Caveat: Venter

Think about all of the things that make your brain itch. These are mine.

Monday, October 17, 2005

On Student Evaluations

Every semester, it seems, my students greet evaluation day with as much glee as I. In three and a half years, my students have never failed to give me the two things I most appreciate in evaluations: generally strong marks and one or two areas that could use some (relative) improvement.

I do my best to indicate to my students my interest in honest, even harsh, evaluations so that I might improve in subsequent semesters, though I sometimes wonder if that does not, by itself, increase their respect for me and thus increase the scores they give. There is no way for me to test that accurately.

Scrivener and his commenters have noted that students are not, perhaps, the most qualified evaluators of educators, and I have to agree. Still, they know whether or not they are improving, and that is what seems to guide my students when they compose their comments at the end. There is, however, one major problem with the evaluation process, and I would love to see them fixed (note that some schools already employ what I am about to suggest, but I do not work for those schools).

The aggregate scores from student evaluations should be made available for student review. While such sites as ratemyprofessors.com exist for students to plug in for public consumption their opinions of faculty, not all students know or care about the site. Worse, the bulk of reviews seem to be, as noted in this piece from Wired News, either rants or raves, entirely missing the middle.

If schools made aggregate information available from mandatory on-campus reviews, everyone, including hiring and tenure review committees, could see what past students have said about instructors and professors. We educators should welcome the exposure, understanding that students may sometimes harbor negative sentiments for, at time, unfair reasons. When we look, however, at those educators who win awards for excellence in the classroom (as determined, ultimately, by faculty and administration), we often find that they are the same ones whose students give high marks. I have no fear of openness, and I should hope none of my colleagues fear it either.

9 Comments:

At 9:38 AM, Blogger RussianViolets said...

I agree with you, Andrew, but I work in a place where academic freedom is very touchy, and I imagine that many colleague would object on that ground. Maybe some middle ground? A subscription service or something with voluntary participation?

 
At 2:38 PM, Blogger Andrew Purvis said...

I would not suggest that we include written comments. The numerical results would be fine. I wonder, though, how a school might implement a voluntary system. Would someone who had opted in be allowed to opt out later if his or her numbers declined?

I do worry that students, when they can choose to provide feedback on such sites as ratemyprofessors.com, often do so out of extreme motivation: either they loved that course and professor or they hated it. This skews numbers tremendously. However, I am curious why any student should choose to rate someone if the student never has access to the aggregate results. Perhaps I always assumed (bad Andrew!) that I had that access as a student, but it seems reasonable to me that students should have access to that data.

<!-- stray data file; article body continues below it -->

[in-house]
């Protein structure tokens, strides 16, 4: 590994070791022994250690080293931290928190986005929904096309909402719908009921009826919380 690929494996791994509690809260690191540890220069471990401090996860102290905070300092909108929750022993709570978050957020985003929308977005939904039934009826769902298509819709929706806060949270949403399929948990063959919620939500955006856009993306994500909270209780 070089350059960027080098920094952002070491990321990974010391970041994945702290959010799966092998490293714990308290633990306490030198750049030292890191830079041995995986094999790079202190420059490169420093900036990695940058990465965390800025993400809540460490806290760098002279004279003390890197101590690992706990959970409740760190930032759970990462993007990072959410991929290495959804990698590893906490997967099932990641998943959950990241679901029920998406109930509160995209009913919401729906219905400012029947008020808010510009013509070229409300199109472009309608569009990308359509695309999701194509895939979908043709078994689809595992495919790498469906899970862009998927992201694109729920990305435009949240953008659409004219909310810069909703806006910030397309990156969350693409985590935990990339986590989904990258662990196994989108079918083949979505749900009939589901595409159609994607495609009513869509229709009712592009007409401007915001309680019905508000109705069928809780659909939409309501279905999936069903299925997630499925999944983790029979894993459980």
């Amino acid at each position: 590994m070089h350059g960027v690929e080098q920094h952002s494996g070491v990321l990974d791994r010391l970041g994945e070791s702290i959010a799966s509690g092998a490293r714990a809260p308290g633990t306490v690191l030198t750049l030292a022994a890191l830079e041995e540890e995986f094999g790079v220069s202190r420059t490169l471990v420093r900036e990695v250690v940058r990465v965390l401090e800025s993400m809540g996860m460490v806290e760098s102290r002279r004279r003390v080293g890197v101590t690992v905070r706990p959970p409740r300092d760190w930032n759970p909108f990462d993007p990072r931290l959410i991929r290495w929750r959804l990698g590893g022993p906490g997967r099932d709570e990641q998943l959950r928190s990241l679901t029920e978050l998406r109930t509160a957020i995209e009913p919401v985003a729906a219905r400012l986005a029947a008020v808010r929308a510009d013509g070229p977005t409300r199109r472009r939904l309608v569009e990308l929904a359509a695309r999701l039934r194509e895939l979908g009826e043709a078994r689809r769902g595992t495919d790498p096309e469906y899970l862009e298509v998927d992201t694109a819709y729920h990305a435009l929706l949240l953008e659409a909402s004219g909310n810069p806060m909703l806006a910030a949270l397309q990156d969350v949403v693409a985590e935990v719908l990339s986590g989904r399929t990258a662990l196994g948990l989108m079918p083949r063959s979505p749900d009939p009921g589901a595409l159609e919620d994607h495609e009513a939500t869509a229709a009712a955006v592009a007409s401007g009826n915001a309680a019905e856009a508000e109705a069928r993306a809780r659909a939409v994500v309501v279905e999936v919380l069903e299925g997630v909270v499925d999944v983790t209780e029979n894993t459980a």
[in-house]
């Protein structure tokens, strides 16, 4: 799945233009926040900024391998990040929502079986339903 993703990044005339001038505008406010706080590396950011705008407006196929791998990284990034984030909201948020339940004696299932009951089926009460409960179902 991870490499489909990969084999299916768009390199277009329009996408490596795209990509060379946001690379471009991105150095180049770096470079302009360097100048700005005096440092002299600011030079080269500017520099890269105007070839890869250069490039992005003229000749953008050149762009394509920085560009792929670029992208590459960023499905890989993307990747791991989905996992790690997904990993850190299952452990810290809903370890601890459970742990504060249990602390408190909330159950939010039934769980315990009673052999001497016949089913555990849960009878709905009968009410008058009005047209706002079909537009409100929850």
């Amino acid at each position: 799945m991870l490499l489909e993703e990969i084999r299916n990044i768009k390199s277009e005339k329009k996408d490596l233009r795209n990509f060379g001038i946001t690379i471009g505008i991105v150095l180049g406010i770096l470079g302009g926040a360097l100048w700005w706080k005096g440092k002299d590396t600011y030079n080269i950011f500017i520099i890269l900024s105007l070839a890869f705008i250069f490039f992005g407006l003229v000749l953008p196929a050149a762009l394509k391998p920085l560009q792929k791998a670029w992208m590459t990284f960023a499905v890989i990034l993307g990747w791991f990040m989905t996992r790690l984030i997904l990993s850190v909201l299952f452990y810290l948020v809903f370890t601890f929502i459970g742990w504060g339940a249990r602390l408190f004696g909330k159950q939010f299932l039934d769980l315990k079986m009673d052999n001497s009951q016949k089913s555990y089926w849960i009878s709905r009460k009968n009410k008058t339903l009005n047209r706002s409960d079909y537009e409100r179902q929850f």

Does this pose a risk? Sure. It may skew enrollment slightly, but that may also work out for the better. Consider that personality matches between students and professors make a difference in student performance. Some students crave classes with the tougher faculty, thriving on the challenge. The flip side, of course, is that the less motivated students or those who fear the subject may seek out the "light touch" types, which may in turn lead to grade inflation among the population most in need of a good whacking in the gradebook.

It's a tough one.

 
At 8:55 PM, Blogger Khara said...

Post them! That would be super, super fun!

 
At 10:13 PM, Blogger Andrew Purvis said...

I would have to find them and then type in a LOT of data. Consider that I would be looking at close to twenty classes with data spanning, in most cases, more than a dozen questions, and the data get really complex.

 
At 4:35 PM, Blogger Ahistoricality said...

Perhaps, to avoid the extremist domination of sites like ratemyprofessor, faculty should routinely provide links to those site and encourage all students to participate.

Data I've seen suggests that turnout would still be very low, but it would help some.

 
At 4:35 PM, Anonymous Anonymous said...

Make course evaluations public? I don´t think it is a good idea. What about addressing the issue WHY students give good or bad comments? I assure you one thing: you´re getting raving comments, your class is easy. Read a recent article on student evaluations in the journal of the AAUP, and you will realize what a failed system students evals is. So many collegues of mine in tenure-track are telling me that they see themselves obliged to dumb down their classes, because of their fear of not getting tenure. Wow, what a great thing for education this is! Let´s make it easy, behave like a clown in front of the class and pass everyone, and get the maximum ratings in this stupid thing called student evaluation!
You say: "Still, they know whether or not they are improving, and that is what seems to guide my students when they compose their comments at the end." What kind of nonsense is this??! If you teach at an institution where your average student has the amount of self-awareness necessary to judge if they "are improving" especially being able to judge in a ridiculously short amount of time (14 weeks of a term we call a "semester") then you must be teaching in another planet. Don´t get infatuated with your high scores, start making your class harder and you will see that even if you were considered "hot" that will tunr into "hot... NOT!"